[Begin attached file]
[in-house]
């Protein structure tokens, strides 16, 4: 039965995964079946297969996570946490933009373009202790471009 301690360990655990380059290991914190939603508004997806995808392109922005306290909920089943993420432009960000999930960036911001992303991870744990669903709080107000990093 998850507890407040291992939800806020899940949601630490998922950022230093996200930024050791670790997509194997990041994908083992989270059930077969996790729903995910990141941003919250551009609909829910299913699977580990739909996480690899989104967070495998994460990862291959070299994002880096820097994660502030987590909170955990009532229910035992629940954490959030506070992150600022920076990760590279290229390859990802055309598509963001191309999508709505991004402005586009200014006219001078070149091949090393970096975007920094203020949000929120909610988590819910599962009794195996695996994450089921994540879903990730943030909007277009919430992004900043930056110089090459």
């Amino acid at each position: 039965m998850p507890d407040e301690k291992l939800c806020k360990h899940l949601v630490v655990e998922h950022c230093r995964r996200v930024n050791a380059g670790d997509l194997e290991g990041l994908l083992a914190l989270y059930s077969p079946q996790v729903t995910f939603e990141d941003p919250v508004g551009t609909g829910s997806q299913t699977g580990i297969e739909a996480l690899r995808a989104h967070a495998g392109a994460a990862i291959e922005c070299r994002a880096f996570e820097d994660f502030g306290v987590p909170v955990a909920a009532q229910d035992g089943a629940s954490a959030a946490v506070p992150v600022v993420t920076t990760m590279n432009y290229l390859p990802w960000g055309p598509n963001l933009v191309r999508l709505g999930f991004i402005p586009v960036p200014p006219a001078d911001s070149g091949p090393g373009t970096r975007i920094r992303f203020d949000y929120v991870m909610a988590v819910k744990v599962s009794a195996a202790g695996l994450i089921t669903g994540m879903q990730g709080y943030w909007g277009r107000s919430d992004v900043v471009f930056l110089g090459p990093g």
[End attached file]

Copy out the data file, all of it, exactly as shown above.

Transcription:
[in-house]
């Protein structure tokens, strides 16, 4: 039965995964079946297969996570946490933009373009202790471009 301690360990655990380059290991914190939603508004997806995808392109922005306290909920089943993420432009960000999930960036911001992303991870744990669903709080107000990093 998850507890407040291992939800806020899940949601630490998922950022230093996200930024050791670790997509194997990041994908083992989270059930077969996790729903995910990141941003919250551009609909829910299913699977580990739909996480690899989104967070495998994460990862291959070299994002880096820097994660502030987590909170955990009532229910035992629940954490959030506070992150600022920076990760590279290229390859990802055309598509963001191309999508709505991004402005586009200014006219001078070149091949090393970096975007920094203020949000929120909610988590819910599962009794195996695996994450089921994540879903990730943030909007277009919430992004900043930056110089090459």
């Amino acid at each position: 039965m998850p507890d407040e301690k291992l939800c806020k360990h899940l949601v630490v655990e998922h950022c230093r995964r996200v930024n050791a380059g670790d997509l194997e290991g990041l994908l083992a914190l989270y059930s077969p079946q996790v729903t995910f939603e990141d941003p919250v508004g551009t609909g829910s997806q299913t699977g580990i297969e739909a996480l690899r995808a989104h967070a495998g392109a994460a990862i291959e922005c070299r994002a880096f996570e820097d994660f502030g306290v987590p909170v955990a909920a009532q229910d035992g089943a629940s954490a959030a946490v506070p992150v600022v993420t920076t990760m590279n432009y290229l390859p990802w960000g055309p598509n963001l933009v191309r999508l709505g999930f991004i402005p586009v960036p200014p006219a001078d911001s070149g091949p090393g373009t970096r975007i920094r992303f203020d949000y929120v991870m909610a988590v819910k744990v599962s009794a195996a202790g695996l994450i089921t669903g994540m879903q990730g709080y943030w909007g277009r107000s919430d992004v900043v471009f930056l110089g090459p990093g």